NEW YORK >> Two trade groups representing businesses in North Dakota filed a lawsuit today against the Federal Reserve, asking the agency to lower its 10-year-old cap on “swipe” fee banks charge to process debit card transactions.
The lawsuit, filed by the North Dakota Retail Association and the North Dakota Petroleum Marketers Association in U.S. District Court in Bismarck, North Dakota, argues that the agency failed to follow instructions outlined by federal law and said it should abandon the rule that caps those fees at 21 cents for cards from the largest U.S. banks. The suit comes as the popularity of debit cards has surged, and retailers have paid billions of dollars more than Congress intended while banks’ costs have dropped.
The lawsuit argues the cap is higher than allowed under the Durbin Amendment, a law passed by Congress in 2010 to address soaring swipe fees set by Visa and Mastercard and lack of competition among the card-issuing banks that receive the fees. The amendment set a standard for interchange fees that was supposed to be reasonable and proportional to the cost incurred by the issuer regarding the transaction, the lawsuit said.
“Those fees have become a lush profit center for issuers— contrary to Congress’s express instructions in 2010,” the lawsuit contends.
The lawsuit says the bank fees ultimately lead to higher costs for retailers and higher prices for consumers.
“The Fed allowed fees that were much too high in the first place,” National Retail Federation Chief Administrative Officer and General Counsel Stephanie Martz in a statement. “Retailers are paying twice what they should and these fees ultimately drive up prices paid by the public. Banks should not be handed a growing windfall at the expense of Main Street stores and consumers.”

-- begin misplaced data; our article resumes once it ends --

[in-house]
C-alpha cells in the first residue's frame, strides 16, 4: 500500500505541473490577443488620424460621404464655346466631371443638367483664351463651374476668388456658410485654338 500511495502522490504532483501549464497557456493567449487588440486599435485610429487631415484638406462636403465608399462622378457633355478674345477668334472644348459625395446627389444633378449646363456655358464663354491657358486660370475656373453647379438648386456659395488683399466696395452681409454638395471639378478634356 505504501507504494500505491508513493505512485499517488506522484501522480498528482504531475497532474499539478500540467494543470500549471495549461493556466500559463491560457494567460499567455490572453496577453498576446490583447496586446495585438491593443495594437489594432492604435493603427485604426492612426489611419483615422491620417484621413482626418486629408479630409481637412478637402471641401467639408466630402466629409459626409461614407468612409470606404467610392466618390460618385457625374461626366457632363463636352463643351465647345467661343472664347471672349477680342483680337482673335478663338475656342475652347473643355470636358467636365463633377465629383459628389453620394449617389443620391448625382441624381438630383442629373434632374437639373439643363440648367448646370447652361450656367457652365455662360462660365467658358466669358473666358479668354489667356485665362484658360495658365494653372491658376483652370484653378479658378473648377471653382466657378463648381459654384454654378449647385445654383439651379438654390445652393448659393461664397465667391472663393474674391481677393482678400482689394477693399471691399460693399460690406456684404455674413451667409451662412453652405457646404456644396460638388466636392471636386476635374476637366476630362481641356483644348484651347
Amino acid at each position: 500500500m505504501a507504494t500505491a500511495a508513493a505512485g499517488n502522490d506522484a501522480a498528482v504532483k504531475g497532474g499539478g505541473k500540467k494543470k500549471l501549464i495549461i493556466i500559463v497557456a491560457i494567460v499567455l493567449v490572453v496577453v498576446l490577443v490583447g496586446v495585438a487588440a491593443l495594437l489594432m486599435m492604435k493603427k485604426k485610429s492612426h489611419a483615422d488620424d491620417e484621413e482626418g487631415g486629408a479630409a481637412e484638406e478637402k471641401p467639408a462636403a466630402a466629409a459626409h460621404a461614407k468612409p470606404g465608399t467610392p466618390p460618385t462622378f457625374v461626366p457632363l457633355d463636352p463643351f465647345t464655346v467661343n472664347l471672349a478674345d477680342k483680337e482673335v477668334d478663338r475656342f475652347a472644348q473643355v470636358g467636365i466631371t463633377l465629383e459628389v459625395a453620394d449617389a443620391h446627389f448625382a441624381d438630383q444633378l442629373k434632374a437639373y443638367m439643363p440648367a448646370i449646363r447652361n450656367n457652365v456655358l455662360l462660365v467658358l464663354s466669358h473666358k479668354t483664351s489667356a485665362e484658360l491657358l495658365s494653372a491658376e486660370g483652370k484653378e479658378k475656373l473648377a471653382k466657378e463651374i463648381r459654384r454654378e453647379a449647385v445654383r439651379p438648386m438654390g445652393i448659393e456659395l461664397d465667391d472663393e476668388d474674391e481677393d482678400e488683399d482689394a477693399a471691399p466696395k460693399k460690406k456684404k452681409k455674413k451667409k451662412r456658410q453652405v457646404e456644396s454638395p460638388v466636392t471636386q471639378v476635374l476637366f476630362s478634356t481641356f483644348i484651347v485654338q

The National Retail Federation, the nation’s largest retail trade group, is not a plaintiff in the suit, but Martz is co-counsel in the case.
The Federal Reserve couldn’t immediately be reached for comment.
The National Retail Federation sued the central bank in federal court shortly after the Fed released its regulations, saying 21 cents went over the “reasonable” level intended by Congress. A trial judge agreed in 2013, but the decision was overturned by an appeals court a year later. The trade group then appealed to the U.S. Supreme Court but the justices declined to take up the case.
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